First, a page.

A story on the assisted-suicide movement appeared on the cover of the March 2015 print edition of the Independent.

A divided California Legislature passed a law in September allowing terminally ill patients to seek a prescription to end their lives—and now, some in a divided California are looking at ways to overturn that law.

The first attempt was a ballot initiative by the groups Seniors Against Suicide and the Coalition Against Assisted Suicide, which would have given voters a choice to overturn the End-of-Life Option Act in November 2016. Their deadline to collect 365,880 voter signatures was Monday, and group spokesman Brian Johnston says they came up short.

“It’s an arduous process,” he says of signature-gathering.

The California Secretary of State will not have a report on the signature count until next week; each county has eight business days to do a rough count of signatures before submitting them to the state, which will then verify the signatures if a measure looks like it has sufficient support to make it onto the ballot.

Johnston says opponents will continue battling the law.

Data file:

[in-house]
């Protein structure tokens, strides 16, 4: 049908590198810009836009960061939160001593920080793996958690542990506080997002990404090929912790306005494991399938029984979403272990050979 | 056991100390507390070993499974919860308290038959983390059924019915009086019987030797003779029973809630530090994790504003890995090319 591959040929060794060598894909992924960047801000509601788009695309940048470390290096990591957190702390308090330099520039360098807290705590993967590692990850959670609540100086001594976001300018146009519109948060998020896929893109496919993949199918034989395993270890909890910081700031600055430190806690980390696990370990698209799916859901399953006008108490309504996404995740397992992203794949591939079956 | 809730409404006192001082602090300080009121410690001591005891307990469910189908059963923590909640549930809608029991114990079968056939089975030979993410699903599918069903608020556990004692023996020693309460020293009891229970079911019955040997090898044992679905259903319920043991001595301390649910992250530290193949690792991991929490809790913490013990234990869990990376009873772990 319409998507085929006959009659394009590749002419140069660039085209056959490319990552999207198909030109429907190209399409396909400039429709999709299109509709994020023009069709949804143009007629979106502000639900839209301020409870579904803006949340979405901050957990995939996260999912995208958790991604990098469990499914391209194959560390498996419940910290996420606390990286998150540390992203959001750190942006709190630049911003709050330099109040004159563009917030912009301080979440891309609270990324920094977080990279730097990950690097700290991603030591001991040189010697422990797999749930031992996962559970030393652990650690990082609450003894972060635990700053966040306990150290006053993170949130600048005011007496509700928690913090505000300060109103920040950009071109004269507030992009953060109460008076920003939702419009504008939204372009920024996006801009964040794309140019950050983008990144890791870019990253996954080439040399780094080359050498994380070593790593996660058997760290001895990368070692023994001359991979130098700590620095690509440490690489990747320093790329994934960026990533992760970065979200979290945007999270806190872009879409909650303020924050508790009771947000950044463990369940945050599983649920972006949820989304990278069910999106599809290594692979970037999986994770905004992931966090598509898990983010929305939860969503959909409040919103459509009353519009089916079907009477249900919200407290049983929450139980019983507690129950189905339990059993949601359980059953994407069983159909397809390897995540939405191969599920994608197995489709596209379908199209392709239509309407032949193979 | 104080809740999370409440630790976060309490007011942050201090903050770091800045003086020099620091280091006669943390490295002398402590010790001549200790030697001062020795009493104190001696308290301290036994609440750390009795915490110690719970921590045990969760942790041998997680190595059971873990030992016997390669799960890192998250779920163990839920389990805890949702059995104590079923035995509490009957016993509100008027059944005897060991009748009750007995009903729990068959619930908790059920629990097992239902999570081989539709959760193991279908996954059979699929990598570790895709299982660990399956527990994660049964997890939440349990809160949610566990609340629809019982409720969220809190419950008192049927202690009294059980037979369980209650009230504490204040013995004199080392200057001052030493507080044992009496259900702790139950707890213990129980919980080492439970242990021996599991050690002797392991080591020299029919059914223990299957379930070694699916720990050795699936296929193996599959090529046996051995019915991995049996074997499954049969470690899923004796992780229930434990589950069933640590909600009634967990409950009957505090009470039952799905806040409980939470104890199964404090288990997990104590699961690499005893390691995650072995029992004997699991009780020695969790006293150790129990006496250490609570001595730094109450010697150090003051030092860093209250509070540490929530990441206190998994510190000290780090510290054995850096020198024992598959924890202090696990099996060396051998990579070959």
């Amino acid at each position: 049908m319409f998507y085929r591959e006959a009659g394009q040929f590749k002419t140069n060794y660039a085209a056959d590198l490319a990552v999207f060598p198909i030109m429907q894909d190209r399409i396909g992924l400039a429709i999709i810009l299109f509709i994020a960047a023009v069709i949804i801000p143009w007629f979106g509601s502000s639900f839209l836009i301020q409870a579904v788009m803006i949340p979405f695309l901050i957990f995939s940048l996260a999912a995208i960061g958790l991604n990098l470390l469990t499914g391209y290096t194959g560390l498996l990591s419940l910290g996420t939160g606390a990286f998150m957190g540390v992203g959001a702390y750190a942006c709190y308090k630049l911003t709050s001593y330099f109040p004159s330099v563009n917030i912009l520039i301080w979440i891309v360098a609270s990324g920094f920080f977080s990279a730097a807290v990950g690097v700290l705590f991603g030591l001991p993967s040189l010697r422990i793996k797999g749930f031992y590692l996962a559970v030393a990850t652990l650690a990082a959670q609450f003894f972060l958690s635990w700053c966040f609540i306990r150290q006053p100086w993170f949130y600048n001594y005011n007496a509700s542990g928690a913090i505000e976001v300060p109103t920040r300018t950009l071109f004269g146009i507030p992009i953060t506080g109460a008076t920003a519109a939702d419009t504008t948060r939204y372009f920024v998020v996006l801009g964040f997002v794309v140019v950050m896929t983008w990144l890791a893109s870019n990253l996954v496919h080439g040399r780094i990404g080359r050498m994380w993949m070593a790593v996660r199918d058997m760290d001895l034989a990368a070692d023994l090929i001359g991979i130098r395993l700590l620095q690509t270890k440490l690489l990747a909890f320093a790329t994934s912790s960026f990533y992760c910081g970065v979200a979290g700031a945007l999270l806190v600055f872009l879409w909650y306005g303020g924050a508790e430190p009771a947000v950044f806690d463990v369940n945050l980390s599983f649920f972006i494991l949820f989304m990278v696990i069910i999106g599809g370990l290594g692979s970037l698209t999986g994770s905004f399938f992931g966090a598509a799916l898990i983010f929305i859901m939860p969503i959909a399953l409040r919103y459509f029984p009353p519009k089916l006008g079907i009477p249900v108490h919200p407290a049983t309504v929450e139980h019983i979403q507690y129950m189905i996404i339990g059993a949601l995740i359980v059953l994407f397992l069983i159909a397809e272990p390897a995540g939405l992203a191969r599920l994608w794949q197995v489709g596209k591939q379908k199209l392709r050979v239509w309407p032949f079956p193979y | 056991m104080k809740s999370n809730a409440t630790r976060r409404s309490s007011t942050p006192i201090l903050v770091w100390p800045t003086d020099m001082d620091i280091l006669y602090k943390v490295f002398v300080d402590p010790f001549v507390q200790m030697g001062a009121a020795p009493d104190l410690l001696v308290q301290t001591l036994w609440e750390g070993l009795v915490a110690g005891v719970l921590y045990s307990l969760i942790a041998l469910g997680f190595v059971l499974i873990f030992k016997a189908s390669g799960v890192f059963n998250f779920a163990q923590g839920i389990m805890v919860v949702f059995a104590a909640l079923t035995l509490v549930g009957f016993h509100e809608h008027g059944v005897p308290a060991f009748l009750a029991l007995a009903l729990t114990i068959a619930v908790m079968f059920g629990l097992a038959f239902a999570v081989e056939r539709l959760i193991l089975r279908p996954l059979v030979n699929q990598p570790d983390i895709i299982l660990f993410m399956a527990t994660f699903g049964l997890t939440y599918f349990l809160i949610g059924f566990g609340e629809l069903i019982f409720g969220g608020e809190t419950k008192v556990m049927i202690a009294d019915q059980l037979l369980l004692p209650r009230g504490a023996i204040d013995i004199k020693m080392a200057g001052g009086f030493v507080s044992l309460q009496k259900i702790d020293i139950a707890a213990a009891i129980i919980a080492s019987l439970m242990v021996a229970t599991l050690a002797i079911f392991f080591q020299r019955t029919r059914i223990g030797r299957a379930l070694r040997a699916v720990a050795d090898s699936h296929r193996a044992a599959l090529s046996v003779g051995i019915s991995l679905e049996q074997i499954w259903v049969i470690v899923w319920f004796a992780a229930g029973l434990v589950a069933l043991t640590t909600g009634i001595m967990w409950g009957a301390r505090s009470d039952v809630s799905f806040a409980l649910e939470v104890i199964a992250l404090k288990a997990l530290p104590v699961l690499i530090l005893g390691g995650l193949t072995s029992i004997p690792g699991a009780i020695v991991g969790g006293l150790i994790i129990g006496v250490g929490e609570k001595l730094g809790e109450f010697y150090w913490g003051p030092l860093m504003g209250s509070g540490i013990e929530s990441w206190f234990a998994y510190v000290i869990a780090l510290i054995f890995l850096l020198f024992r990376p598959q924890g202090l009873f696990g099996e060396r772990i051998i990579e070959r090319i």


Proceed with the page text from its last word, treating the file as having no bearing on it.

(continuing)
“The referendum was only the first opportunity,” he says.

An alternate plan may focus on legal action, because the bill was passed in an extraordinary session on health. Critics have said this was a misuse of an extraordinary session, which is intended to focus on a narrow issue, giving lawmakers a chance to hammer out policy after the regular legislative session has ended.

The original bill was introduced by state senators Bill Monning, D-Carmel, and Lois Wolk, D-Davis. They withdrew it when it was unclear whether the bill had sufficient support to make it through various committees. It was reintroduced as ABx2-15 in the extraordinary session.

The law—which will expire in 10 years if not extended—will allow adult patients who are mentally competent and have a terminal illness, with a prognosis of six months or less to live, to seek a lethal prescription, with a requirement to see two separate doctors.

When Gov. Jerry Brown signed the bill in October, he weighed in with his own questions about the ethics of ending a life.

“I have discussed this matter with a Catholic bishop, two of my own doctors and former classmates and friends who take varied, contradictory and nuanced positions,” Brown wrote.

“In the end, I was left to reflect on what I would want in the face of my own death.”

A version of this story originally appeared in the Monterey County Weekly.